I. Case Background
Samyeong Cable Company manufactures cable parts such as control cables, speedometer cables, ignition cables and filter elements mostly for motor vehicles. It sells its products domestically and internationally. Its major customer is Hyundai Motor Company but it also sells to other large motor companies like Kia and Daewoo and Rockwell International for door regulator cables.
In four-year’s time, the company’s revenue grew by 153% from 8.7B Korean Won in 1991 to 22B Korean Won in 1995. 68% of the revenue in 1995 comes from its domestic operations while only 32% from international customers. Because Hyundai plays a very important role to SCC’s growth, they have to be responsive to the former’s development action plans, namely: CR 30, “2 by 2” and “100pm”.
II. Point of View
The case is analyzed based on the point of view of Samyeong Cable Company’s management during the middle part of the 1990’s.
III. Problem Statement
Samyeong’s current customers can be split into its domestic and overseas market. In 1995, 3/4ths of its revenues were from its domestic sales while 1/4th were from overseas. Its major customer in Korea, Hyundai, has recently overhauled its supply chain management into capability-based single sourcing. Taking this and its global potential into consideration, how can Samyeong secure an immediate improvement in operations in order to continue a profitable relationship with Hyundai while taking a long-term perspective of becoming competitive globally as an automotive cable solutions and automotive parts provider? IV. Assumptions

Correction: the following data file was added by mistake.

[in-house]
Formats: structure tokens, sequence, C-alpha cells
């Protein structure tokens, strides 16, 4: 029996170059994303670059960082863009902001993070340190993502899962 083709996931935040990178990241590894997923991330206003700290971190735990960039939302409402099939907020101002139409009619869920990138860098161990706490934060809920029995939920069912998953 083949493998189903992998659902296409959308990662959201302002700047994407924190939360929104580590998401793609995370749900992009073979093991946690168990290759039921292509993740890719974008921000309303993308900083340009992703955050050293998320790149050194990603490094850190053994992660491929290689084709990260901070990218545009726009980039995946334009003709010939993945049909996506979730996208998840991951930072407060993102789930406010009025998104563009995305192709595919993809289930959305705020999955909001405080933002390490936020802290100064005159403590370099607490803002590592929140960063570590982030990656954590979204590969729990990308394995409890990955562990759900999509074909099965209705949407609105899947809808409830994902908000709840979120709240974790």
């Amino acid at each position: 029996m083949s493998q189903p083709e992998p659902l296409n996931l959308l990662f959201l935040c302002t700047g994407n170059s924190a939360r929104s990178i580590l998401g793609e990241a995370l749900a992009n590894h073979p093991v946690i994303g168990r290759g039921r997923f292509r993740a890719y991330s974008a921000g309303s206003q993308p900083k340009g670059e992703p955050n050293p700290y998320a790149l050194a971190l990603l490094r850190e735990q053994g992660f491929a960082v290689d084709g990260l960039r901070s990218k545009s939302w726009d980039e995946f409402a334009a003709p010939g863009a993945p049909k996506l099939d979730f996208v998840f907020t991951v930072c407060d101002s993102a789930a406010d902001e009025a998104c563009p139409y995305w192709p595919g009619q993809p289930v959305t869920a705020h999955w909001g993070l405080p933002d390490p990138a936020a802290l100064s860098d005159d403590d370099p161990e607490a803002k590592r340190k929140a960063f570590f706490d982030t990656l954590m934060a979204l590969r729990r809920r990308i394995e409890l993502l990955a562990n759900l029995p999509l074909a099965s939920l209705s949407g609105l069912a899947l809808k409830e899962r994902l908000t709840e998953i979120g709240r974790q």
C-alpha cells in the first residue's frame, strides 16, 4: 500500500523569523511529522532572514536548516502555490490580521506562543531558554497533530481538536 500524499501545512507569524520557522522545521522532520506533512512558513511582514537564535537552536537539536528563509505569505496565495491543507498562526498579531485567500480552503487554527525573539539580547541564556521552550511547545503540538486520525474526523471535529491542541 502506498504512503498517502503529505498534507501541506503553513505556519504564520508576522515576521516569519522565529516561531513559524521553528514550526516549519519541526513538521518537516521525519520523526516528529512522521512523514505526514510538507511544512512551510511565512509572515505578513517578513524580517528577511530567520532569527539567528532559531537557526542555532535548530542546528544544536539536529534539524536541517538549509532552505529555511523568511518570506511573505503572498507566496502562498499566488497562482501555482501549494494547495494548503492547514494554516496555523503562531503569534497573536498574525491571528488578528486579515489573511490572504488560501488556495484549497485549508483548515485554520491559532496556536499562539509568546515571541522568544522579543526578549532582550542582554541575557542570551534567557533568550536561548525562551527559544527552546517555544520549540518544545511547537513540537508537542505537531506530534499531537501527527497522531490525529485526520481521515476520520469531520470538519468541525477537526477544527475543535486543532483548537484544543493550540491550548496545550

1. Reason for class B rating - Samyeong’s rating in Hyundai’s Supplier Rating Report is average (18-20%) in Production Management and Quality Management and lower than average (15-18%) in Technological Development criteria. 2. There will be no major changes in the political and economic environment of South Korea that can affect the operations of Samyeong. V. Analysis
a. Industry Analysis
Products: control cables, speedometer cables, ignition cables, hood latch cables, etc.
Plant operations are highly affected by labor disputes.
Analysis of Hyundai’s direct competitors (we need info on this) *According to sir’s suggestion, we can tap other potential customers so long as they do not directly compete with Hyundai. For example, Chrysler serves a more upper class market than Hyundai does.
Actual and projected vehicle sales in Asia
Source: standard and poor’s dri-global automotive group
*Show also trend from 1995 onwards
Labor disputes in South Korea
Source: Ministry of Labor, S. Korea
B. SWOT Analysis
C. Global Market Potential
Motor Vehicle Production by Manufacturer in 1998 (in thousands, Top 15)
Motor Vehicle Production by Country in 1997 (Top 15)
World Motor Vehicle Production (in thousands)
and Compounded Annual Growth Rate by Country:
* Countries in BLUE on the table are also countries that are included in top motor vehicle production by manufacturer (98) and top motor vehicle production by country (97). * Countries in bold on the table are countries that are not included in top motor vehicle production by manufacturer (98) but are included in top motor vehicle production by country (97). Recommendation:
The remaining countries in blue and bold are the ones feasible for either placement of a future manufacturing plant or a distribution channel. Since all the countries in the table above have exhibited substantial positive growth from 1991-1997, these are countries that present some potential for Samyeong’s global market. SHORTEN!!!
Manufacturing overseas - China and India, both known for their low labor costs, had a compounded annual growth rate (CAGR) from 91-97 of 13.18% and 11.11% respectively. Since these are countries that have substantial growth potential, their low labor costs may allow Samyeong to put up a manufacturing plant in these locations. They can do this through joint-ventures to...
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